I have been reading "Exiles: Living Intentionally in a Post-Christian Era" by Michael Frost while on vacation last week. I just finished his chapter on "luminality" and the difference between community and communitas. What a wonderful reminder that as followers of Jesus community is not our end goal and that achieving community is more a result of pursuing mission together.
I am a huge fan and proponent of small group life. I believe it is a small group of followers of Jesus who have the potential to achieve the longing that many of us have to experience biblical community, care, and friendship together. And yet so few seem to reach that milestone. Very few ever get to the share your life level of relationship.
Perhaps this is because we have made the group and a sense of community the goal instead of communitas where mission is the goal. Think of a hockey team attempting to win a championship, or soldiers thrown together in war, or . . . These small groups of teams on mission together forge strong relationships, bonds that are very strong.
Jesus call on our life is to follow him. When we follow Jesus together we embrace his mission to reach as many as possible with the news of Jesus’ kingdom, living and taking the whole gospel to whole people. When we are on mission together we will find that we will share life together. Community is not the goal mission is.
I spent Tuesday (November 6) in Hamilton at the Fellowship of Evangelical Baptist Churches convention. I went primarily to hear John Kaiser’s (president) vision address that morning. I was going to comment on Tuesday but I really needed a couple of days to reflect. Here is what I am thinking right now . . .
Our denomination/movement is rooted in autonomy. John Kaiser’s vision seemed to reinforce this. The National Convention is autonomous from the Regions which serve autonomous local churches. Independence reigns! Seems to me that no matter how good the vision the national president communicates there is still lots of room for disconnect because of autonomy. I am still perplexed as to my perception that the Regions are not somehow accountable to the National structure. This all seems so confusing. No wonder many churches who are part of the denomination do not feel connected to the denomination.
My own autonomy is a problem. I found myself a few times asking the question, "does this really matter?" I am pastoring in a church north of Toronto in a very self contained community where I have very little connect with broader denominational ideas and plans. I find myself engulfed in community and regional ministry concerns and not thinking about how I can help a specific denominational movement forward. Is that right or wrong? I am not sure. I do know that I would like to give back to a missional movement.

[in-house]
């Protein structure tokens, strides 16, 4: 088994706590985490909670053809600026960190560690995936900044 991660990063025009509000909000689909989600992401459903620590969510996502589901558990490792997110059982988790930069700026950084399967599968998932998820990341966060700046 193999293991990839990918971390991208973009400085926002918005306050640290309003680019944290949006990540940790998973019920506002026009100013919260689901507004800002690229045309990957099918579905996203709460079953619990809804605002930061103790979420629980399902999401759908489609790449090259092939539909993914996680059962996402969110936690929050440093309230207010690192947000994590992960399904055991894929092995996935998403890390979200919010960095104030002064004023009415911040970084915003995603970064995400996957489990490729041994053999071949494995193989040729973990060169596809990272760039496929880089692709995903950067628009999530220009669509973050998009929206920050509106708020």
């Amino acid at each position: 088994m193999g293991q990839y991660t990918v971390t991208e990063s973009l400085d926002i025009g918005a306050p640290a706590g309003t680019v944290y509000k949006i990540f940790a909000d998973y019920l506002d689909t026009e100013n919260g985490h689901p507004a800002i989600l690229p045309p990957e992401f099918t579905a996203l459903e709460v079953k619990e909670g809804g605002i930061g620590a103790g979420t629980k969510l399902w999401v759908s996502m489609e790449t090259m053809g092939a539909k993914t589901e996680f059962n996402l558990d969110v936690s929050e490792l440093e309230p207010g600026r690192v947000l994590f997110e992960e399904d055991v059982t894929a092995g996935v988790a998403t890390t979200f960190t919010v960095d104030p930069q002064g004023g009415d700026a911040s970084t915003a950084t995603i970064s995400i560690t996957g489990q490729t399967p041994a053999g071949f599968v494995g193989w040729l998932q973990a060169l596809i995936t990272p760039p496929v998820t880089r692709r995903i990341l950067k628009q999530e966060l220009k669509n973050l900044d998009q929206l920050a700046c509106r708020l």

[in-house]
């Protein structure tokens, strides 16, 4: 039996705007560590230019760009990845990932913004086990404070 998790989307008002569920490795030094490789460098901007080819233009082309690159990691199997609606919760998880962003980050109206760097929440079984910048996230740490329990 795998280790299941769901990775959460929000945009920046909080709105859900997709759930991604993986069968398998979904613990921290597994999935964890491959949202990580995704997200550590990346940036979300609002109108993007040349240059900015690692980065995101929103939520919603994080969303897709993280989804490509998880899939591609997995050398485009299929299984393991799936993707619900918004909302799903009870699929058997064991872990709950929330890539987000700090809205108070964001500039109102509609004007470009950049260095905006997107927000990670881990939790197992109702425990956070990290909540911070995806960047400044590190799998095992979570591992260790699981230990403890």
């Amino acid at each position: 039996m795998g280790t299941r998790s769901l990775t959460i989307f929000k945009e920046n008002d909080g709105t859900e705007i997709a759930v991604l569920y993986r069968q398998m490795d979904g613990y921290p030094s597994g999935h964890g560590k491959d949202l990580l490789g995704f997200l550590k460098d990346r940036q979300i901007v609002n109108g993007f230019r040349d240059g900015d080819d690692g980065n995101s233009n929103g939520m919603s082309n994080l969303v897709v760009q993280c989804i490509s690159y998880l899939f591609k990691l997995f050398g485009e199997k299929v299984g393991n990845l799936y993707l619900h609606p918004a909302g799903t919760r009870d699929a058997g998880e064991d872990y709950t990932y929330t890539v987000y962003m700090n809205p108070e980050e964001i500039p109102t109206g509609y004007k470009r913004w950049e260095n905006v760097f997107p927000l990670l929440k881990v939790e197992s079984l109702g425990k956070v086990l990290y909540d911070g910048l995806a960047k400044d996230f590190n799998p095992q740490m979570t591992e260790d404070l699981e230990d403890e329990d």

I am just not that denominational. Don’t get me wrong I love hanging out with my colleagues and I love talking about how we can reach Canada with the gospel. I do embrace much of what President Kaiser has presented as relevant and necessary. I am glad for a sense of accountability for our church (albeit very loose) through a denomination. Perhaps this is a sign of my age and the overall decline in denominationalism in North America.
These are my reflections. I love my heritage and I am intrigued with my own personal feelings.
Just got back from Focus on the Family’s Truth Project seminar at Rexdale Alliance Church. I attended last night and this morning (yes I left early . . . no particular reason except that is what I do and Sunday is coming) for a few reasons. I used to teach a Christian worldview course a number of years ago and I have been asked to do so in Jamaica March 2008 (honest, really I am teaching while I am there). I, like Focus and others, am concerned with the disconnect between what we say we believe and if we really really believe it is true for our lives. There continues to be faulty thinking behind our praxis. Lastly, I was just really intrigued to see how Focus would present worldview in a postmodern world.
Here are some of my observations:
- The content and presentation is great. The DVD set is worth looking at and has some really helpful information. I love the fact that they have made it small group based. The material should stir up good conversation.
- The presentation is modern and anti postmodern. This is problematic. I find this troubling. The underlying assumption is that postmodernity is wrong and needs to be corrected. I found the response of the audience to numerous video clips where individuals expressed opposing point of views telling. One such video clip was of a minister in a universalist church attempting to explain truth like a cathedral’s various windows with light streaming through each and how that the light (truth) is different depending on which window you are watching. This was met with laughter from the audience. Perhaps this was nerves but I think it expresses an "out of touch"ness on behalf of evangelicals. If we find this hard to believe maybe it is because so many of us are not in touch with our neighbours, co-workers, and family members.
- In the midst of multicultural Canada there were very few, if any, individuals of ethnicity. Is this a reflection on Focus, evangelicalism in Canada, or what?
- I think the content is excellent although it will definitely need to augmented for a postmodern audience. I found this especially true in the discussion on what is truth. The relationship of God is truth and truth as propositional truth needs to be explored in more detail. In particular the questions of epistemology will need to be answered. What does it mean to have hope that because God is absolute truth that we may be able to find truth and yet on the other hand to have enough humility knowing that we are the one’s God has left to discover the meaning of that truth – and dare I say – prone to getting things wrong.